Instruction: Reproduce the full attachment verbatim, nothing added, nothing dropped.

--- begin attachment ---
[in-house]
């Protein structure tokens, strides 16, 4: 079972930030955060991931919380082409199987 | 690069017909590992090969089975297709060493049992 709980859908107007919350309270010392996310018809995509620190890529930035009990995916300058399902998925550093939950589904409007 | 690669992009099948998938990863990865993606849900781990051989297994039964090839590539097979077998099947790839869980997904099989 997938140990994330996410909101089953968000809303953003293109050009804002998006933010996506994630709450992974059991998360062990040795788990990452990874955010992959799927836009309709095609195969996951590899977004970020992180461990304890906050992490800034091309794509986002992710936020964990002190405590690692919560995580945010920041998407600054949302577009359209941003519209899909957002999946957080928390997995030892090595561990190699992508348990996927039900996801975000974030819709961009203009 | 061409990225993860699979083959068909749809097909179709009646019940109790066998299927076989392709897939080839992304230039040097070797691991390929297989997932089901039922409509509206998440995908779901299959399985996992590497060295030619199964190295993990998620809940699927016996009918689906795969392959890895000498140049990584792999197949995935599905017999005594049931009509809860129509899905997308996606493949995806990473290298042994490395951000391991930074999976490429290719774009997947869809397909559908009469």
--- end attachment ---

[in-house]
């Protein structure tokens, strides 16, 4: 079972930030955060991931919380082409199987 | 690069017909590992090969089975297709060493049992 709980859908107007919350309270010392996310018809995509620190890529930035009990995916300058399902998925550093939950589904409007 | 690669992009099948998938990863990865993606849900781990051989297994039964090839590539097979077998099947790839869980997904099989 997938140990994330996410909101089953968000809303953003293109050009804002998006933010996506994630709450992974059991998360062990040795788990990452990874955010992959799927836009309709095609195969996951590899977004970020992180461990304890906050992490800034091309794509986002992710936020964990002190405590690692919560995580945010920041998407600054949302577009359209941003519209899909957002999946957080928390997995030892090595561990190699992508348990996927039900996801975000974030819709961009203009 | 061409990225993860699979083959068909749809097909179709009646019940109790066998299927076989392709897939080839992304230039040097070797691991390929297989997932089901039922409509509206998440995908779901299959399985996992590497060295030619199964190295993990998620809940699927016996009918689906795969392959890895000498140049990584792999197949995935599905017999005594049931009509809860129509899905997308996606493949995806990473290298042994490395951000391991930074999976490429290719774009997947869809397909559908009469």